This portrait is signed "AM Mignon" and thus was long thought to be by the Frankfurt-born still-life painter Abraham Mignon (1640–79), who spent the latter half of his life in Utrecht (see Moes 1905, Noble 1972, and Noble 1973). It was also traditionally designated a self-portrait, a claim first documented in the catalogue of the 1892 sale in Paris. Although the vase of flowers to the left of the sitter calls to mind Mignon’s specialty as a flower painter, portraits are not otherwise documented in his oeuvre, and the signature is problematic for its combination of a monogram ("AM") with the artist’s full last name. Moreover, as Fred G. Meijer pointed out (verbal opinion, 1995, noted in curatorial file), the costume dates to the early eighteenth century, which places the painting decades after Mignon’s death. Consequently, the painting was excluded from the recent Mignon catalogue raisonné (see Magdalena Kraemer-Noble, Abraham Mignon, 1640–1679, Petersberg, 2007). The signature must be a later addition reflecting a wishful attribution to Mignon.
Meijer (1995) noted a similarity to the style of Arnold Boonen (1669–1729), the well-regarded portraitist born in Dordrecht and active in Amsterdam from 1696 onward. That observation is supported by comparison with works by Boonen from the second and third decades of the eighteenth century, such as Allard de la Court of 1713 (Amsterdam Museum), Jan van Huysum of about 1720 (Rijksmuseum, Amsterdam), and Pieter Calkoen of about 1725 (Instituut Collectie Nederland, Amsterdam), which are comparable in handling, pose, and costume. Although the portrait belonging to the Metropolitan Museum does not show Boonen’s individual style, it appears to be by an artist from his circle and likely dates about 1720. The sitter remains unidentified.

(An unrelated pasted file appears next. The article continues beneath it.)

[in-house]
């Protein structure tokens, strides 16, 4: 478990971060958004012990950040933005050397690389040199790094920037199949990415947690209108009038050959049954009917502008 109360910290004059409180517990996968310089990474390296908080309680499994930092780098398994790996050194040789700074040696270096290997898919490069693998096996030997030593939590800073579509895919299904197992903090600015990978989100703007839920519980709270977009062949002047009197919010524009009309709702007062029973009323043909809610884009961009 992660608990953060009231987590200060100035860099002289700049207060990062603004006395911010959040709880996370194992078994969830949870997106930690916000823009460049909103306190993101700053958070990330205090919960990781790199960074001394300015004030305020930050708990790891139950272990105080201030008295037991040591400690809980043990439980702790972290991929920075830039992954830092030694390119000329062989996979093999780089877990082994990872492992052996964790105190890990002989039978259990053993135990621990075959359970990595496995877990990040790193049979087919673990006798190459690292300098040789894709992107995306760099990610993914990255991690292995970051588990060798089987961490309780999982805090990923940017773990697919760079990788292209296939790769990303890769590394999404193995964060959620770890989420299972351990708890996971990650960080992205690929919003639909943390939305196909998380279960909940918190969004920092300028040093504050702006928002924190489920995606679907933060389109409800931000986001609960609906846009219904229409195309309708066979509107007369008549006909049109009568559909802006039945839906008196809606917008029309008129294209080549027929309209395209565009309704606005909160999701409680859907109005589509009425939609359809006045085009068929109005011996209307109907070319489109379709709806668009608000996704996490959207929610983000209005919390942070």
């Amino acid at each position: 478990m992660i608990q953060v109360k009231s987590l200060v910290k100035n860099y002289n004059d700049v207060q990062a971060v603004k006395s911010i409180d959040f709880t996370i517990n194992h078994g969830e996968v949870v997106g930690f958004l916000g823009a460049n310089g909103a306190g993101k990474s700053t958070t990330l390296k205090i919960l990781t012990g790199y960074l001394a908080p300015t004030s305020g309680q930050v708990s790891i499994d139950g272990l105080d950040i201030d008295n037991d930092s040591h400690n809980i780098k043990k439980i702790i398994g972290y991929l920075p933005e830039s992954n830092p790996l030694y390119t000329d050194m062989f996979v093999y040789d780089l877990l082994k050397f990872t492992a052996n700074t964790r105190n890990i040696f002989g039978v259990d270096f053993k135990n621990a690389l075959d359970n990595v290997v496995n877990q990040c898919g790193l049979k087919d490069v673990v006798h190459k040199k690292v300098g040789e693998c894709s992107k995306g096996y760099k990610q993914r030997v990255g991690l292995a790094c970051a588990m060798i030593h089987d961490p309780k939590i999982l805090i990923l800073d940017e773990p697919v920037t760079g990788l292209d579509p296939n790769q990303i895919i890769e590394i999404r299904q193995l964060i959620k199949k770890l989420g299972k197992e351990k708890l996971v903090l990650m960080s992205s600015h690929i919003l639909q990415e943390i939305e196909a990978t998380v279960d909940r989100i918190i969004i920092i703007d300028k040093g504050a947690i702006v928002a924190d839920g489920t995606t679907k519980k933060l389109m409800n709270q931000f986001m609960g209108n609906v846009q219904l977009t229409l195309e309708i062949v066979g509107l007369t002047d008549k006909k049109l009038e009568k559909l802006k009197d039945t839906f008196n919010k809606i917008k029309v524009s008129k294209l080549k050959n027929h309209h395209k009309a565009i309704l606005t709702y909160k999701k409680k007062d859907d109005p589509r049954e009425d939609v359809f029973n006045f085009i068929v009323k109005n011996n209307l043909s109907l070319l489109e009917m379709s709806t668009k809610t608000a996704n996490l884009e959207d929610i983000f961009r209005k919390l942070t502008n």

[Joshua P. Waterman 2013]
Inscription: Signed (lower left): AM [monogram] Mignon, f
[Haro, Paris, until 1892; their sale, Sedelmeyer, Paris, May 30–31, 1892, no. 32, as "Son portrait," by Abraham Mignon, 57 x 48 cm, for Fr 1,150]; Hermann Emden, Hamburg (until 1910; his sale, Lepke's, Berlin, May 3, 1910, no. 69, as "Männliches Bildnis," probably bought in); probably by descent to Marcel Aubry, New York (until 1968)
Bronx Museum of the Arts. "I and My World," April 8–May 31, 1974, no catalogue?
E. W. Moes. Iconographia Batava: Beredeneerde Lijst van Geschilderde en Gebeeldhouwde Portretten van Noord-Nederlanders in Vorige Eeuwen. Vol. 2, Amsterdam, 1905, p. 105, no. 5071, lists it as a self-portrait by Abraham Mignon, in the Haro sale of 1892.
H. Mireur. Dictionnaire des ventes d'art . . . Vol. 5, Paris, 1911, p. 195, gives the price at the Haro sale of 1892 as 1,150 francs.
Magdalena Noble. Abraham Mignon, 1640–1679: Beiträge zur Stillebenmalerei im 17. Jht. PhD diss., Ludwig-Maximilians-Universität, Munich. Stuttgart, 1972, pp. 28, 174, no. C10, catalogues it among destroyed and lost works as a self-portrait or a portrait of a nobleman; notes that if it is autograph, it was painted during the time Mignon was influenced by his teacher, J. D. de Heem.
Magdalena Kraemer-Noble. Abraham Mignon, 1640–1679. Leigh-on-Sea, 1973, p. 75, no. C10.
Fred G. Meijer. Letter to Walter Liedtke. February 13, 1995, writes that "it is close in style to Arnold Boonen, but appears to be slightly too refined for that master".